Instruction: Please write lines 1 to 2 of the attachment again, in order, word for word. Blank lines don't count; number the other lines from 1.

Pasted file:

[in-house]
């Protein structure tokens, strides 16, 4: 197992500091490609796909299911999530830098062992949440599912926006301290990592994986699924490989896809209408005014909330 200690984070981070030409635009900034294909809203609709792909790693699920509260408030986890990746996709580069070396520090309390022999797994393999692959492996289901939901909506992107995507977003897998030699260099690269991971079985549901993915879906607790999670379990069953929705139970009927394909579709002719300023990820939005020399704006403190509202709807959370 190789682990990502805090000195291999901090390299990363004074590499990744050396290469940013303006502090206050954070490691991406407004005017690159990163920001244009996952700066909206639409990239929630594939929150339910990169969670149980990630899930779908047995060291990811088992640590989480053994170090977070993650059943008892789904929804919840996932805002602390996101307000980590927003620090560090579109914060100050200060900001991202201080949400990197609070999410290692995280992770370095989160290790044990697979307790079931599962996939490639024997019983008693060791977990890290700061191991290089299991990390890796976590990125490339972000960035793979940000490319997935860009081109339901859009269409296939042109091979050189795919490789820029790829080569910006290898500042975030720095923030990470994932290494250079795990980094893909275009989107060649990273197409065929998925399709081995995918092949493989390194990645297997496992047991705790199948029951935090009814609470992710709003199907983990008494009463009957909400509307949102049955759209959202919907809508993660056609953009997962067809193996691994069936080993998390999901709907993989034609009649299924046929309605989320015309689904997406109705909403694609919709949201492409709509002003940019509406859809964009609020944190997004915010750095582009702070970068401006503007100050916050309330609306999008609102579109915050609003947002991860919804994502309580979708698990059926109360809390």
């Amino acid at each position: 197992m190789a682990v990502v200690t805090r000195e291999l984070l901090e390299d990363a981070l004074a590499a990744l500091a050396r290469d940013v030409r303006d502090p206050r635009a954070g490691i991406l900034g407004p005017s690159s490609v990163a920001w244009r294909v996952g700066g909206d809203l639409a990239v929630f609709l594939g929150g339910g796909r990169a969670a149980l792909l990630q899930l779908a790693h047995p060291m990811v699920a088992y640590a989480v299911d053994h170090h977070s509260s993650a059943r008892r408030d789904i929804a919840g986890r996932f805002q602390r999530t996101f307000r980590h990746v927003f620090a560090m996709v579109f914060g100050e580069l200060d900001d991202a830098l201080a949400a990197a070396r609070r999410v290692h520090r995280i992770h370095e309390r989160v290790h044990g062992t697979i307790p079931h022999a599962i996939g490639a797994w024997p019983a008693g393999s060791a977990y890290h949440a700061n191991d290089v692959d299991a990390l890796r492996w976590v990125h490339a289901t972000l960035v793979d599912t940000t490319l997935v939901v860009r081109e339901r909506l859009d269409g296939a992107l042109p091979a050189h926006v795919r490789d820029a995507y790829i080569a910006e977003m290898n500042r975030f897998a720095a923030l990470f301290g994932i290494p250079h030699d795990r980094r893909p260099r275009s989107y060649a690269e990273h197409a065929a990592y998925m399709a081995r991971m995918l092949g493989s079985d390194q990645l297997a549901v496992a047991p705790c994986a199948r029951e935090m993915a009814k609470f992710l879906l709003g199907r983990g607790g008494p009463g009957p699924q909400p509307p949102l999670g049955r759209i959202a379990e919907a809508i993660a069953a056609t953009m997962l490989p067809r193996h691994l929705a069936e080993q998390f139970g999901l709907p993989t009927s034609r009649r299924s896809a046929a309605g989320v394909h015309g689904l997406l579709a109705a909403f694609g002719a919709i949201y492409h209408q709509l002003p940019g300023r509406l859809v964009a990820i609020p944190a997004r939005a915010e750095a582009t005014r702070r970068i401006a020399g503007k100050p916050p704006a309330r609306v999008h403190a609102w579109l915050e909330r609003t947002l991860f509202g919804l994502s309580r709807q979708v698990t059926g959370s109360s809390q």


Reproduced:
[in-house]
């Protein structure tokens, strides 16, 4: 197992500091490609796909299911999530830098062992949440599912926006301290990592994986699924490989896809209408005014909330 200690984070981070030409635009900034294909809203609709792909790693699920509260408030986890990746996709580069070396520090309390022999797994393999692959492996289901939901909506992107995507977003897998030699260099690269991971079985549901993915879906607790999670379990069953929705139970009927394909579709002719300023990820939005020399704006403190509202709807959370 190789682990990502805090000195291999901090390299990363004074590499990744050396290469940013303006502090206050954070490691991406407004005017690159990163920001244009996952700066909206639409990239929630594939929150339910990169969670149980990630899930779908047995060291990811088992640590989480053994170090977070993650059943008892789904929804919840996932805002602390996101307000980590927003620090560090579109914060100050200060900001991202201080949400990197609070999410290692995280992770370095989160290790044990697979307790079931599962996939490639024997019983008693060791977990890290700061191991290089299991990390890796976590990125490339972000960035793979940000490319997935860009081109339901859009269409296939042109091979050189795919490789820029790829080569910006290898500042975030720095923030990470994932290494250079795990980094893909275009989107060649990273197409065929998925399709081995995918092949493989390194990645297997496992047991705790199948029951935090009814609470992710709003199907983990008494009463009957909400509307949102049955759209959202919907809508993660056609953009997962067809193996691994069936080993998390999901709907993989034609009649299924046929309605989320015309689904997406109705909403694609919709949201492409709509002003940019509406859809964009609020944190997004915010750095582009702070970068401006503007100050916050309330609306999008609102579109915050609003947002991860919804994502309580979708698990059926109360809390």